The Boston Celtics are missing two of their three best players in Kyrie Irving and Gordon Hayward. The Cavs have LeBron and a healthy (if perhaps ill-conceived) roster, and they just beat the top-seeded Raptors so bad Toronto has already fired head coach Dwane Casey despite, you know, having a season good enough to be the top seed.

Today, though, Cleveland looked much more like the Cleveland we saw in their opening round battle against the Pacers, as Boston handed it to the Cavs 108-83. In fact, it was eerily similar; game 1 of that series included a one-sided beatdown of Cleveland, with a disinterested LeBron and a struggle from most of Cleveland’s supporting cast. Of note, disinterested LeBron still recorded 15 points, 9 assists, and 7 rebounds. But he also had 7 turnovers and finished the game -32 in a 25-point loss.

The Pacers dominated the series, really, finishing with a very big win from a point-differential perspective, but losing four close games. (Also, there’s a world where the Pacers are playing an undermanned Celtics squad for a chance at the Finals, which would have been a hell of a story, says the Pacers fan who definitely isn’t still bitter about it.)

So there are a few things you can take away, depending on how you view it. You could look at today’s lopsided game and point out that Cleveland did just this against Indiana, a team probably about as talented as this current Boston group, and still managed to pull out the series. They also lost that opening game at home, as opposed to losing at Boston in a game that was always going to be tough to win anyway; Cleveland’s path to a victory likely always required winning all three at home and trying to steal a road game.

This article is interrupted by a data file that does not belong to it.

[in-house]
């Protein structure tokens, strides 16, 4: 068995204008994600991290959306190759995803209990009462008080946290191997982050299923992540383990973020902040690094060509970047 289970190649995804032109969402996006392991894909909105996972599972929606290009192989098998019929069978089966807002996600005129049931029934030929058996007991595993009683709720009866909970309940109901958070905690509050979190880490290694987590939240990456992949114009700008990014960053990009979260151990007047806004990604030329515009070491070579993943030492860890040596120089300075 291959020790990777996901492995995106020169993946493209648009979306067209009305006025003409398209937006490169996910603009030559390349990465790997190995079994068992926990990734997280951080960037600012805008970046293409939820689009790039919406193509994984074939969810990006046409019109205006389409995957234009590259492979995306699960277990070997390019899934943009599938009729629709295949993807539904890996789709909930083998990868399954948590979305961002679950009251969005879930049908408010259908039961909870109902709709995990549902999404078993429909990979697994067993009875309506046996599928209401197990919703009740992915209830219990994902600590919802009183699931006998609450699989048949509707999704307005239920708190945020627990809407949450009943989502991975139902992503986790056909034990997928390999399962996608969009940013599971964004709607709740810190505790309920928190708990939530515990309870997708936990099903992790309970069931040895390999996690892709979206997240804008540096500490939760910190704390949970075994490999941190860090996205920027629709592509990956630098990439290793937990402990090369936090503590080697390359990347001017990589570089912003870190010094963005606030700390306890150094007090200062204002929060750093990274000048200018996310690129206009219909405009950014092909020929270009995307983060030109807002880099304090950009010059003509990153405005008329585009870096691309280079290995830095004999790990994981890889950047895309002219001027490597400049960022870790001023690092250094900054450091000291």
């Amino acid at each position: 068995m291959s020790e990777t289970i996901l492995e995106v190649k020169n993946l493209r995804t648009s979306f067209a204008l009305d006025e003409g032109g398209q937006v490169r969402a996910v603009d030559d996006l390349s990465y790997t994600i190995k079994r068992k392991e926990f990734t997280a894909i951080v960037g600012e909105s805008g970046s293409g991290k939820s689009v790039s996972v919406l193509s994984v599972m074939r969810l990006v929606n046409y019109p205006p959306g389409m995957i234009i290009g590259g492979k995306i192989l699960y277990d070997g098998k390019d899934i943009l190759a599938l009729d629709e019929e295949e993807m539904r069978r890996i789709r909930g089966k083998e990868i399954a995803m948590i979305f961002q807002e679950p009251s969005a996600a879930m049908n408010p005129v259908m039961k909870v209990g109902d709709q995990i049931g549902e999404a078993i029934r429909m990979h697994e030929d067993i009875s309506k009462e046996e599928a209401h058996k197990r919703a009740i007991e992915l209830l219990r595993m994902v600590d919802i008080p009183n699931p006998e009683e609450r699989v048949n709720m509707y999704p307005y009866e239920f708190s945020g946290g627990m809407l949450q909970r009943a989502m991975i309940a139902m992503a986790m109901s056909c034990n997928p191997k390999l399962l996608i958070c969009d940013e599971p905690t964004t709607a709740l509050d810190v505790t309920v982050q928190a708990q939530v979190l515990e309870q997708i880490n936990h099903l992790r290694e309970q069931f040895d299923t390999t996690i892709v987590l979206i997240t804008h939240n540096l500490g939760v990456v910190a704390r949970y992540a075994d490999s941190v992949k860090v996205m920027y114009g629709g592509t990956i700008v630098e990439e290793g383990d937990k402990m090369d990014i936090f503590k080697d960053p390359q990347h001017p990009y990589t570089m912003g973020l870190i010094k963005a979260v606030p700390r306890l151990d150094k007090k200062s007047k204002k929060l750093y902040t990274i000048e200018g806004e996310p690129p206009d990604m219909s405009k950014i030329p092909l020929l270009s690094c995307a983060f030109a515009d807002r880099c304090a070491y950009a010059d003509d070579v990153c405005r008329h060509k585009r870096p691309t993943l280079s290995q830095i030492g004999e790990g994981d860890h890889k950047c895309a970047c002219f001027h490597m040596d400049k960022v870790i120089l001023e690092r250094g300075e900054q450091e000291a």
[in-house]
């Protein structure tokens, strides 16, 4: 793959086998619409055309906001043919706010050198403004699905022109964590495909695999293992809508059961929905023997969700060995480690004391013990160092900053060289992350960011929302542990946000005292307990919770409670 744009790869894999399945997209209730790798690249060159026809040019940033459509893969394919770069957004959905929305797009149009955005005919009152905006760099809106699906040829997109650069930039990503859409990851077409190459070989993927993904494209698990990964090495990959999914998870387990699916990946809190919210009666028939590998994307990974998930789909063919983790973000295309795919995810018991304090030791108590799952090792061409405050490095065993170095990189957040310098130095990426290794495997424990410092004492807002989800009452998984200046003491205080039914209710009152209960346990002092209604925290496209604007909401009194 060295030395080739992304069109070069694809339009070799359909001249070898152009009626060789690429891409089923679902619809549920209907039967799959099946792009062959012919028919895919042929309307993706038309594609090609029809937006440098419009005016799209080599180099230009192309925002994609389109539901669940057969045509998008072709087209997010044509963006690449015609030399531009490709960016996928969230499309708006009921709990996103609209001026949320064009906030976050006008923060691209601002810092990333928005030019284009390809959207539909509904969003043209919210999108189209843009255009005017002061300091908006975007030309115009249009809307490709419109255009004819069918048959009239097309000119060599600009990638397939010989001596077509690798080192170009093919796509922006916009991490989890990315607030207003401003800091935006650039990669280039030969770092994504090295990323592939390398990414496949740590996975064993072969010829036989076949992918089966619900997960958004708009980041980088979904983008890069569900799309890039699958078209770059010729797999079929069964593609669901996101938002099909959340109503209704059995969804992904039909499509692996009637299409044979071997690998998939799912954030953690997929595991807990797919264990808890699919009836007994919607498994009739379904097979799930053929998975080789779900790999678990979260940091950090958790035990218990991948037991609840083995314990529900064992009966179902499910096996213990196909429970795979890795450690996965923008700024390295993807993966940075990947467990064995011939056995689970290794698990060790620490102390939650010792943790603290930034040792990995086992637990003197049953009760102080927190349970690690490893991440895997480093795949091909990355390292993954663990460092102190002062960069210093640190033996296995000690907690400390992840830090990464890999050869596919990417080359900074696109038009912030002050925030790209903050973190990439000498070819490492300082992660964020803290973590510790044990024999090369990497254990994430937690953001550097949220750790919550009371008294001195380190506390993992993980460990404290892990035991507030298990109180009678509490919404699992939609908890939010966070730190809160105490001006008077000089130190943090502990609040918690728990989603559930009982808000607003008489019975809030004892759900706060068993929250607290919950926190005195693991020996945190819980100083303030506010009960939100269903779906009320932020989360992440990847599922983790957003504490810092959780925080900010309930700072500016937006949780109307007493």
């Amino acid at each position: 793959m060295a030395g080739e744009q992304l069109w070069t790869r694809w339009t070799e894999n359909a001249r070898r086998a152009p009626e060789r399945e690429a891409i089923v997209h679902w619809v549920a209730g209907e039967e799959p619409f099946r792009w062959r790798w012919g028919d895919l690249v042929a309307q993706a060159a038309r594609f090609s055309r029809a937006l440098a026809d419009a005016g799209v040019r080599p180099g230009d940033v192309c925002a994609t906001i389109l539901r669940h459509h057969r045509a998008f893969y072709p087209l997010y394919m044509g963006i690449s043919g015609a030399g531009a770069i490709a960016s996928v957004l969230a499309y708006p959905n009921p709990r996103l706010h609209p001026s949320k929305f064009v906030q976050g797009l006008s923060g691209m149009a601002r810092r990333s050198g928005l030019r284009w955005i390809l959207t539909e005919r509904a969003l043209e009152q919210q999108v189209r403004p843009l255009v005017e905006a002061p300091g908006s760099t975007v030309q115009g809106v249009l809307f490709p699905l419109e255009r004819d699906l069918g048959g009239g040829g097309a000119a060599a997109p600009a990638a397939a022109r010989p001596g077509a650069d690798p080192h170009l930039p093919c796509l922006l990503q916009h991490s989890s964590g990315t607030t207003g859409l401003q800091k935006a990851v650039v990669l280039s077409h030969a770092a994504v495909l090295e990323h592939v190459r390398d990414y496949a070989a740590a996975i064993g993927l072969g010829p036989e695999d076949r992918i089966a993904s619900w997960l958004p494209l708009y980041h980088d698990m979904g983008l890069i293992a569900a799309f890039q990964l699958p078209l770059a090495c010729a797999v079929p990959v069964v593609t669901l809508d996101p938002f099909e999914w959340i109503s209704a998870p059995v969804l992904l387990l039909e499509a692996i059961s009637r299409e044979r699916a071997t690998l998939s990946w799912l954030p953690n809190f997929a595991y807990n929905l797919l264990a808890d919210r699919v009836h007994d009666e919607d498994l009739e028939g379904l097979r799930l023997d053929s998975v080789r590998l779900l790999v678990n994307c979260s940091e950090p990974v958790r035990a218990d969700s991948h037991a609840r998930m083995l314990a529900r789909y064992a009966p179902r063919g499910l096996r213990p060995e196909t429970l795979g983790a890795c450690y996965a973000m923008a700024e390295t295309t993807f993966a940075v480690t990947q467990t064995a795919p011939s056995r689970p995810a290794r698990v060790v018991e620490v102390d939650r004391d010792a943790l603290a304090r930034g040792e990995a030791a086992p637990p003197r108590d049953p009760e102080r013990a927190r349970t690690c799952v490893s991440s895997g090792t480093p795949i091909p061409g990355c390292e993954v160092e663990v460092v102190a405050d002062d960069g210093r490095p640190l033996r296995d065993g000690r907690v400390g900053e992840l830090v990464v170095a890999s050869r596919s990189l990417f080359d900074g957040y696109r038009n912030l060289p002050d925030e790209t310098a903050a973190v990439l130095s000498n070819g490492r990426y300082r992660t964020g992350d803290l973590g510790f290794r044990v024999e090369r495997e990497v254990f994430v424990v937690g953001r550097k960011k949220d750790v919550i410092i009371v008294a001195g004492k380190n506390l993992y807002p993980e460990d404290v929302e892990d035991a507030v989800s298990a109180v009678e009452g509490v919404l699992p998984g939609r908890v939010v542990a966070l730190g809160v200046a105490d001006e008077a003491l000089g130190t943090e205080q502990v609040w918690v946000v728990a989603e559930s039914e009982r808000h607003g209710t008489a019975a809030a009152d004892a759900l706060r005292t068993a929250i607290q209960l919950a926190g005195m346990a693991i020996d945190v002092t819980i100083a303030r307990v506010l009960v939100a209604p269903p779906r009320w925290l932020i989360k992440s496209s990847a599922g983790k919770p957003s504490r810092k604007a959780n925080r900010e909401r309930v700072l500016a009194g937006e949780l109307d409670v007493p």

You can also look at it another way, which is that Cleveland probably should have lost that opening round series to Indiana, and Boston, while perhaps equal in talent to the Pacers, has a massive edge in the coaching department. If Brad Stevens was coaching the Pacers, Indiana probably wins that series. Boston isn’t going to give up an edge in this series, and that could be a very bad thing for Cleveland’s chances.

Or you can look at it as confirmation that the Western Conference Finals are, moreso than normal, the true NBA Finals. That series tips off tomorrow night, and it should be a lot of fun, and whether it’s Golden State or Houston that emerges, they’re going to be massive favorites over either of these teams, especially if a non-LeBron team makes it.

And there’s yet another way to look at it, which is “LOL Raptors.” How did Cleveland go from looking shaky against Indiana to looking shaky against Boston with a four-game stopoff in “destroying Toronto” in between? That’s hard to say.

Whatever your takeaway, though, the facts are simple: Boston housed Cleveland, and unless something changes, this could be a very short series.

About Jay Rigdon

Jay is a writer and editor for The Comeback, and a contributor at Awful Announcing. He is not a strong swimmer.